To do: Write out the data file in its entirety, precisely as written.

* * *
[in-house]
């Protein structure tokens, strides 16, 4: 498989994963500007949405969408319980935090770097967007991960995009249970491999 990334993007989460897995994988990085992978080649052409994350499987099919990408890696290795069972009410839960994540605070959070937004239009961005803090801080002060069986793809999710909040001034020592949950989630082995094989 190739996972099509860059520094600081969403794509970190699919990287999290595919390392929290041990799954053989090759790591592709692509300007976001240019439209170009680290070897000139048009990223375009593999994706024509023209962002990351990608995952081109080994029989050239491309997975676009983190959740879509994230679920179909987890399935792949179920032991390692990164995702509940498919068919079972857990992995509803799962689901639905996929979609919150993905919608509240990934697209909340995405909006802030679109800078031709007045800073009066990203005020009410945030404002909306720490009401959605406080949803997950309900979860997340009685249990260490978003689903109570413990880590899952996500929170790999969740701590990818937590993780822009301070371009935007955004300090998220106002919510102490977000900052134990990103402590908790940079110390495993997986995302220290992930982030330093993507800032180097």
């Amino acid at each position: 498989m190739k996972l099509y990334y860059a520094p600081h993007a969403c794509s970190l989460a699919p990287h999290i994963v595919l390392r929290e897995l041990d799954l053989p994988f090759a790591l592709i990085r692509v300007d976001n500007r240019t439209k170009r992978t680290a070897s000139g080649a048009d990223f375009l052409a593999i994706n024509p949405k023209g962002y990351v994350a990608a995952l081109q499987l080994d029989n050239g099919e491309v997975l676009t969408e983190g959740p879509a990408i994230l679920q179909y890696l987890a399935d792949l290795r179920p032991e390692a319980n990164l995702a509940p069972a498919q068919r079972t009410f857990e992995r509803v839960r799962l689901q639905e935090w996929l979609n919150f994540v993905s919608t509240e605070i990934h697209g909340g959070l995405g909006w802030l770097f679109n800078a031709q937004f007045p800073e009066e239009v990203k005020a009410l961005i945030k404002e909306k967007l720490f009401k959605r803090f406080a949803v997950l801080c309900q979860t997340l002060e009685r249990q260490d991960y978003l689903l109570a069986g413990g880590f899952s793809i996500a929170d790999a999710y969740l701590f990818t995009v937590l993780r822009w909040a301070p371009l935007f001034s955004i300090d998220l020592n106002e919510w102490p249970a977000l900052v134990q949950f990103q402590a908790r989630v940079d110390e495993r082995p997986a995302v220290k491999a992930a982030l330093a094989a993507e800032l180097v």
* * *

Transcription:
[in-house]
């Protein structure tokens, strides 16, 4: 498989994963500007949405969408319980935090770097967007991960995009249970491999 990334993007989460897995994988990085992978080649052409994350499987099919990408890696290795069972009410839960994540605070959070937004239009961005803090801080002060069986793809999710909040001034020592949950989630082995094989 190739996972099509860059520094600081969403794509970190699919990287999290595919390392929290041990799954053989090759790591592709692509300007976001240019439209170009680290070897000139048009990223375009593999994706024509023209962002990351990608995952081109080994029989050239491309997975676009983190959740879509994230679920179909987890399935792949179920032991390692990164995702509940498919068919079972857990992995509803799962689901639905996929979609919150993905919608509240990934697209909340995405909006802030679109800078031709007045800073009066990203005020009410945030404002909306720490009401959605406080949803997950309900979860997340009685249990260490978003689903109570413990880590899952996500929170790999969740701590990818937590993780822009301070371009935007955004300090998220106002919510102490977000900052134990990103402590908790940079110390495993997986995302220290992930982030330093993507800032180097």
């Amino acid at each position: 498989m190739k996972l099509y990334y860059a520094p600081h993007a969403c794509s970190l989460a699919p990287h999290i994963v595919l390392r929290e897995l041990d799954l053989p994988f090759a790591l592709i990085r692509v300007d976001n500007r240019t439209k170009r992978t680290a070897s000139g080649a048009d990223f375009l052409a593999i994706n024509p949405k023209g962002y990351v994350a990608a995952l081109q499987l080994d029989n050239g099919e491309v997975l676009t969408e983190g959740p879509a990408i994230l679920q179909y890696l987890a399935d792949l290795r179920p032991e390692a319980n990164l995702a509940p069972a498919q068919r079972t009410f857990e992995r509803v839960r799962l689901q639905e935090w996929l979609n919150f994540v993905s919608t509240e605070i990934h697209g909340g959070l995405g909006w802030l770097f679109n800078a031709q937004f007045p800073e009066e239009v990203k005020a009410l961005i945030k404002e909306k967007l720490f009401k959605r803090f406080a949803v997950l801080c309900q979860t997340l002060e009685r249990q260490d991960y978003l689903l109570a069986g413990g880590f899952s793809i996500a929170d790999a999710y969740l701590f990818t995009v937590l993780r822009w909040a301070p371009l935007f001034s955004i300090d998220l020592n106002e919510w102490p249970a977000l900052v134990q949950f990103q402590a908790r989630v940079d110390e495993r082995p997986a995302v220290k491999a992930a982030l330093a094989a993507e800032l180097v």